Although premiums have increased fairly modestly in recent years, the growth has far outpaced workers’ raises over time. The average family premium has increased 55% since 2008, twice as fast as workers’ wages and three times as fast as inflation, Kaiser’s Employer Health Benefits Survey found.
Companies pick up most of the tab, shelling out $14,100 a year, on average. Still, workers have to pay an average of $5,550, up 65% from a decade ago.
For single coverage, total premiums have reached $6,900, on average, up 47% from 2008. Workers contribute roughly $1,200 a year.
Deductibles also continue to burn a deeper hole in workers’ pockets. The average deductible now stands at $1,350, up 212% since 2008. That’s eight times faster than wage growth.
Also, more workers are subject to deductibles — some 85% in 2018, compared to 59% a decade ago. A quarter of all workers face deductibles of at least $2,000, up from 15% five years ago.
Employers have sought to limit premium increases by raising deductibles instead. But large deductibles are among Americans’ main complaints about their health coverage.
“As long as out-of-pocket costs for deductibles, drugs, surprise bills and more continue to outpace wage growth, people will be frustrated by their medical bills and see health costs as huge pocketbook and political issues,” said Drew Altman, Kaiser’s president.
While employers have been trying to rein in health care costs for years, the issue has come into the spotlight once again.
Amazon, Berkshire Hathaway and JPMorgan Chase announced earlier this year that they were joining forces to give their combined 840,000 employees better health care choices and bring down costs, both for their workers and their companies.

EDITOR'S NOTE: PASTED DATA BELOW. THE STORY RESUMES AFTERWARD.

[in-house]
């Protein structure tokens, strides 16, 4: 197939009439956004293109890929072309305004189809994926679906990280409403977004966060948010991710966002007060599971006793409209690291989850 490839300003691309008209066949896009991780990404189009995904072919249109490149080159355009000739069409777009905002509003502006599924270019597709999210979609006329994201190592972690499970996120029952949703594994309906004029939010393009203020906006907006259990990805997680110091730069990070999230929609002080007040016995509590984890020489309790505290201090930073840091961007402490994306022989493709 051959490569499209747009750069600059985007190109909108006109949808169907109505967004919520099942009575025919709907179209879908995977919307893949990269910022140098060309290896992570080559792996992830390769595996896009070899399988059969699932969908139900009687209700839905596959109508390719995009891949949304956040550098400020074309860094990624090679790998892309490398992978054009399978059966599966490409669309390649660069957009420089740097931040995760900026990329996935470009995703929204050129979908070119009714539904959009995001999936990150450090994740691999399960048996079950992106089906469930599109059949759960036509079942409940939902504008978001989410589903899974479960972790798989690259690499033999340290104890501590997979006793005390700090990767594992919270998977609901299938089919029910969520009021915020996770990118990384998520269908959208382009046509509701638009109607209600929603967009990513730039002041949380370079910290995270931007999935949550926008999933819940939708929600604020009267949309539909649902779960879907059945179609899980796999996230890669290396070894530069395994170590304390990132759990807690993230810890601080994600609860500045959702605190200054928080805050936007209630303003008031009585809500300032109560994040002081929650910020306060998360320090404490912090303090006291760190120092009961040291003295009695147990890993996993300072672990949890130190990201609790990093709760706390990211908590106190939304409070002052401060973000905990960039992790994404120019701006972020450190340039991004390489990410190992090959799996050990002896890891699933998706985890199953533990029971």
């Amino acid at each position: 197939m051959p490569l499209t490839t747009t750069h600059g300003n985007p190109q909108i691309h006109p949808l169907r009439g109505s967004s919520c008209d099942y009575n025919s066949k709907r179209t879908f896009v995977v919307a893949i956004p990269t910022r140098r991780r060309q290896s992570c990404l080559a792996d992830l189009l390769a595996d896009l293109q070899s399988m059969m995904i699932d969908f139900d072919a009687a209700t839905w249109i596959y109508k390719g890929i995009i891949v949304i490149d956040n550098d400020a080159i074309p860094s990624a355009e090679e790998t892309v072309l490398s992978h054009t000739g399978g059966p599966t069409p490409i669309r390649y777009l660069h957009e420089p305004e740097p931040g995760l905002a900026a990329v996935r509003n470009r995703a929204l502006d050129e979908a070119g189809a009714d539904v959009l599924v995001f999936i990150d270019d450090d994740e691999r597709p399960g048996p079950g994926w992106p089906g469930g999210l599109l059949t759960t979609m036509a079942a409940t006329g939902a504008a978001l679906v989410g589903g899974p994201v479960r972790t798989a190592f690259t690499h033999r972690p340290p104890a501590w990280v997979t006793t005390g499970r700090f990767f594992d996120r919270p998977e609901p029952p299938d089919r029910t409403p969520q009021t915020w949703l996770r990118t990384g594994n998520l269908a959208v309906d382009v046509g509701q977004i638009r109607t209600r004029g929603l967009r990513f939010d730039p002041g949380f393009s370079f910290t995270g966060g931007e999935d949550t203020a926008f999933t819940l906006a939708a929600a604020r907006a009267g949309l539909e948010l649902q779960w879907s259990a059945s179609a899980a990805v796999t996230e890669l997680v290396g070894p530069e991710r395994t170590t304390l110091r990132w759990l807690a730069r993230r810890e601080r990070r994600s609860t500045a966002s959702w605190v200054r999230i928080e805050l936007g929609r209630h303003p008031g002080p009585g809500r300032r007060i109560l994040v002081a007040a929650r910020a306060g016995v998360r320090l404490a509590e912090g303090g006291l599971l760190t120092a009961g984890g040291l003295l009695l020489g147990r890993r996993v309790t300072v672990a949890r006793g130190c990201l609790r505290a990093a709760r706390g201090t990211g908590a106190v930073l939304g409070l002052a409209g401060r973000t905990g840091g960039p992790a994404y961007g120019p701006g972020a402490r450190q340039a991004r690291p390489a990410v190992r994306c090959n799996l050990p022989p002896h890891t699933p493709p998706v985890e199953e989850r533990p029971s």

A growing number of companies are also contracting directly with hospitals and providers to take care of their workers, according to a National Business Group on Health study released in August. General Motors and Henry Ford Health System in Detroit recently set up such a contract. The six-hospital system will provide access to more than 3,000 primary care and specialty doctors, as well as hospital, emergency room and pharmacy services, to nearly 24,000 salaried GM workers and their families.
Some employers are looking to limit their networks to certain high-quality providers, which allows them to lower costs. Some 11% of companies said they’ve implemented these performance-based networks, up from 3% in 2014, according to a survey released earlier this year by PwC, a consulting firm. Another 34% of firms said they were considering these networks.
More large companies are offering coverage for telemedicine visits with providers, such as through videoconferencing or remote monitoring. The share skyrocketed to 74% this year, up from 27% in 2015, according to the Kaiser study.
Employees, however, have yet to embrace the new technology. Only 0.51% of those in large employer plans had at least one telemedicine visit in 2016, the latest data available.
“Lots of companies are paying for telemedicine, but very few employees are using it,” said Matthew Rae, senior health policy analyst at Kaiser.